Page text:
DVD Review: Magic Trip (2011)

To many Ken Kesey will be known as the author of the classic book One Flew Over The Cuckoo’s Nest but in 1964 a Legendary road trip of discovery would change Kesey’s life. Joined by the ‘Merry Pranksters‘ Kesey and co would embark on a mammoth LSD fuelled cross country trip from east to west cost to New York’s them world fair that trip was the MAGIC TRIP.

Among the pranksters (along with the many they meet on the journey too) are Neal Cassady resident speed freak, driver and even painter of the converted school bus, immortalised in Jack Kerouac‘s On The Road, influence for Dean Moriarty. Too young to be beatniks, too early for the hippie generation the pranksters were a free loving acid test, parting, artistic free thinkers a part of history who has seemed to have forgotten about.50 years on Oscar-winning director Alex Gibney has flicked through the archives to bring an extraordinary slice of American pie to life, it’s called Magic Trip.

Been a child born in the mid 1970’s, the 1960’s are a unknown entity to myself even today 36 years on I’m still learning about the decade as well as decades of it, but like a lot of my generation (and recent ones) we learn via books, tv, music pop culture in general or even better relatives. Magic Trip will certainly spark the streak of nostalgia for those old enough to remember the decade, sparking memories that possibly been lying stagnant for a long time. Alex Gibney and sparring partner have had to delve through over 100 hours of footage that’s come from Kesey’s family, so have those painstakingly long hours made this film enjoyable?

Yes. Magic Trip is like one person’s vision of the birth of 1960’s America, before the hippies grew their hair long and when Americana started to spread her wings influencing cultures worldwide. The young generation of World War 2 has now grown up, scared to move own with the times coming more conservative probably scared that the young generation of the 1960’s growing restless of having no voice encouraging them freedom of expression. This film is a journey of discovery, experimenting with drugs, to free think be rebellious, young and free. Magic Trip is further proof every generation has or has had their owned rebellious teens wanting to find their voices.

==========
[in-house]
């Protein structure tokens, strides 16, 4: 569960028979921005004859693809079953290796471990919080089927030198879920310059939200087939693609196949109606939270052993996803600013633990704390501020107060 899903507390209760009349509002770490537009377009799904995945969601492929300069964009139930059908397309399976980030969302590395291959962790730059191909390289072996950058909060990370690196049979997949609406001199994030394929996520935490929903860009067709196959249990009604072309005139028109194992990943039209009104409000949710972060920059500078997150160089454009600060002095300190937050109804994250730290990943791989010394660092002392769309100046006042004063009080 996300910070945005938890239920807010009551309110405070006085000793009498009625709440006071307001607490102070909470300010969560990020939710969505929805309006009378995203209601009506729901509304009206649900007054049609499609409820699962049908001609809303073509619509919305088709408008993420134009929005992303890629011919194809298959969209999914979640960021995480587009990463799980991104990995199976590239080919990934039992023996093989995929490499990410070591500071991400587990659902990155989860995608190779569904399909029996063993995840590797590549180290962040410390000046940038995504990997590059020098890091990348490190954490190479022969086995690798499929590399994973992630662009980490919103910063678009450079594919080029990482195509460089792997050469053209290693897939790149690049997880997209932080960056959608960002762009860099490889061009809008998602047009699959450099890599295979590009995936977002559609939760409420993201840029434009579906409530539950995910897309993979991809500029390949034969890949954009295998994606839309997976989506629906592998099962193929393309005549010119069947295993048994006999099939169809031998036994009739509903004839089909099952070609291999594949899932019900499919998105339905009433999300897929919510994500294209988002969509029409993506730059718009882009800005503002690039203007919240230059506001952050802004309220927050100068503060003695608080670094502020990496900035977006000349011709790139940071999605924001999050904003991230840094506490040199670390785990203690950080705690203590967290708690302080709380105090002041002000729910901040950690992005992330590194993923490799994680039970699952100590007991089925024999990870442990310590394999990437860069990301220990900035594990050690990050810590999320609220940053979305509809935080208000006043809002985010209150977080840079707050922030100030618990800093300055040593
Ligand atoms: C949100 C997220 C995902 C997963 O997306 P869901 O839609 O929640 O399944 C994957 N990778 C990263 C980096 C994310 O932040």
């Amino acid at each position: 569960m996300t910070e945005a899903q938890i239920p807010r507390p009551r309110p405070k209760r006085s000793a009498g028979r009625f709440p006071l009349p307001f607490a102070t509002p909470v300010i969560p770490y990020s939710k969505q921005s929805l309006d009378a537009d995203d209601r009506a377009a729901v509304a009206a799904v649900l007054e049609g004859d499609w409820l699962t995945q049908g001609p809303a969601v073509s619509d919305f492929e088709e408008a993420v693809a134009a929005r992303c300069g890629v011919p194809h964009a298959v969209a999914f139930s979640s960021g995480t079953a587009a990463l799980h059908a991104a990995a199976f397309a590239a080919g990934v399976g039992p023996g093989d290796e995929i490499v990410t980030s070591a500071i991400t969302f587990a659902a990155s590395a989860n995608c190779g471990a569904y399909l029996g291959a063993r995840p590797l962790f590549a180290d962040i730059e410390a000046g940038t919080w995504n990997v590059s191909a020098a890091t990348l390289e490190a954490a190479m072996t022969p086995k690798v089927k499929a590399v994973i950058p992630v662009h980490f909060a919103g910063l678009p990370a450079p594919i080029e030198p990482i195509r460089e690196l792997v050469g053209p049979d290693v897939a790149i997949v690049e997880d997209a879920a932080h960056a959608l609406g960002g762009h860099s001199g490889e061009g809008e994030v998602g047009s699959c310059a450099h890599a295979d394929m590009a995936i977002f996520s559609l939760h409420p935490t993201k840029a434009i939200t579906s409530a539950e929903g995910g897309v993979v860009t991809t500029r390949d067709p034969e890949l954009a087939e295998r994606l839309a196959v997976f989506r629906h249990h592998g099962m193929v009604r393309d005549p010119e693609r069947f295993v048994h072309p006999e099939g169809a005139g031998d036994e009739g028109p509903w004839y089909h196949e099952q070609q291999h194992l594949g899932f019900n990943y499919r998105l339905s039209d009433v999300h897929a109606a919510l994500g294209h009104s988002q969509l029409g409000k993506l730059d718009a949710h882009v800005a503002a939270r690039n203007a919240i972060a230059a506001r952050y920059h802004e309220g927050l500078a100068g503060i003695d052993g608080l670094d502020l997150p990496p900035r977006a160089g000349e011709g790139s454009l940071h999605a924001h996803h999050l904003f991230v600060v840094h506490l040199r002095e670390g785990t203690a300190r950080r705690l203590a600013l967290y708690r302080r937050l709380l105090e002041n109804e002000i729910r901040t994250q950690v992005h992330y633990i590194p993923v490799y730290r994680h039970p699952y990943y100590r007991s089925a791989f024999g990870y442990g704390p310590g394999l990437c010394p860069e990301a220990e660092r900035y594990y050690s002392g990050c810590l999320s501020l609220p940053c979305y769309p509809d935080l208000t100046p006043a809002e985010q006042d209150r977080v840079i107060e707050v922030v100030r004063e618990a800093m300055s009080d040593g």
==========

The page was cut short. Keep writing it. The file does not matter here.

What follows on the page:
Magic Trip is that perfect example of DIY filmmaking, depicting a forgotten generation of protesters more interested in what looked a fulfilling, thoughtful life living in their own version of the American dream. Stanley Tucci interaction as the film’s narrator help’s bridge the gap between viewer and prankster really well making a lot of the footage which had no sound a lot more interesting.It’s just a shame many of the pranksters are no longer with us as it would have been intriguing to see how they would be like now but hearing their thought process was entertaining.

LSD experimenting was a big influence throughout the film as virtually everyone was on acid and the film was like there own big ‘science experiment’ as the trip was the evidence of what it did to them. On a positive note they pranksters may have taken the drugs like we do bars of chocolate, but they never glorify the drugs and many of the group actually go on to promote not using the drug. Whatever your views on drug taking and what it does to your mental health when you look back at the writers of the time many of them wrote some of the best stories a lot of cult classics like Kesey’s One flew over the cuckoo’s nest so it was really fascinating to see Kesey’s thought process in creating the book and his views film version too. On a negative side, it felt the documentary was a little repetitive and we learn near enough all the pranksters left disappointed from the World fair in New York so the return journey back felt rushed or even felt they struggled to fill that part up, which is a shame after the positive start.

Magic Trip is the nostalgic trip into 1960’s America, changing times for the world leaving the shadows of world war two giving the ‘forgotten’ generation a voice to relate to or to give them a reality check “Was I that bad then?”

★★★| Paul Devine

Documentary | USA, 2011| 15 | 28th November, 2011 |Studiocanal | Dir.Alex Gibney, Allison Ellwood

This was Originally posted at The Peoples Movies | 26th November 2011

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